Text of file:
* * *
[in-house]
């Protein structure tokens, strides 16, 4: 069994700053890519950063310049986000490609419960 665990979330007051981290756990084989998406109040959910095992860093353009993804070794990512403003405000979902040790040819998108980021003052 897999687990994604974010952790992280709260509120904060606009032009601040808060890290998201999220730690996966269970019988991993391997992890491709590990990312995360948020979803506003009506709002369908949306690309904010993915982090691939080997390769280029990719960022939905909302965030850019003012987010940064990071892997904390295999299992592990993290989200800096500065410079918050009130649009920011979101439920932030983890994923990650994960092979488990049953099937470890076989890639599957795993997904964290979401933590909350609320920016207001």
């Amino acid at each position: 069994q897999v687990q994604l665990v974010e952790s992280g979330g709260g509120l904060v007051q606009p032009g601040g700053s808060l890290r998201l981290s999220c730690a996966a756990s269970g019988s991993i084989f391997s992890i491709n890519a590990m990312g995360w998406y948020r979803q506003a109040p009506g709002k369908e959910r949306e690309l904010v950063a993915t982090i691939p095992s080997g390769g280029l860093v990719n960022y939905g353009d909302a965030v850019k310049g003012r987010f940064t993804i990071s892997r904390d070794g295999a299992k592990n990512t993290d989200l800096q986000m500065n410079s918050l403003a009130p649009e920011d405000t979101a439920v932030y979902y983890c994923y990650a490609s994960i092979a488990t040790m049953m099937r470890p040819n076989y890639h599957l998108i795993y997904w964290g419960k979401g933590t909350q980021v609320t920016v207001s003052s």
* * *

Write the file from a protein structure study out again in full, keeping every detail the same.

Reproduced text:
[in-house]
């Protein structure tokens, strides 16, 4: 069994700053890519950063310049986000490609419960 665990979330007051981290756990084989998406109040959910095992860093353009993804070794990512403003405000979902040790040819998108980021003052 897999687990994604974010952790992280709260509120904060606009032009601040808060890290998201999220730690996966269970019988991993391997992890491709590990990312995360948020979803506003009506709002369908949306690309904010993915982090691939080997390769280029990719960022939905909302965030850019003012987010940064990071892997904390295999299992592990993290989200800096500065410079918050009130649009920011979101439920932030983890994923990650994960092979488990049953099937470890076989890639599957795993997904964290979401933590909350609320920016207001």
């Amino acid at each position: 069994q897999v687990q994604l665990v974010e952790s992280g979330g709260g509120l904060v007051q606009p032009g601040g700053s808060l890290r998201l981290s999220c730690a996966a756990s269970g019988s991993i084989f391997s992890i491709n890519a590990m990312g995360w998406y948020r979803q506003a109040p009506g709002k369908e959910r949306e690309l904010v950063a993915t982090i691939p095992s080997g390769g280029l860093v990719n960022y939905g353009d909302a965030v850019k310049g003012r987010f940064t993804i990071s892997r904390d070794g295999a299992k592990n990512t993290d989200l800096q986000m500065n410079s918050l403003a009130p649009e920011d405000t979101a439920v932030y979902y983890c994923y990650a490609s994960i092979a488990t040790m049953m099937r470890p040819n076989y890639h599957l998108i795993y997904w964290g419960k979401g933590t909350q980021v609320t920016v207001s003052s």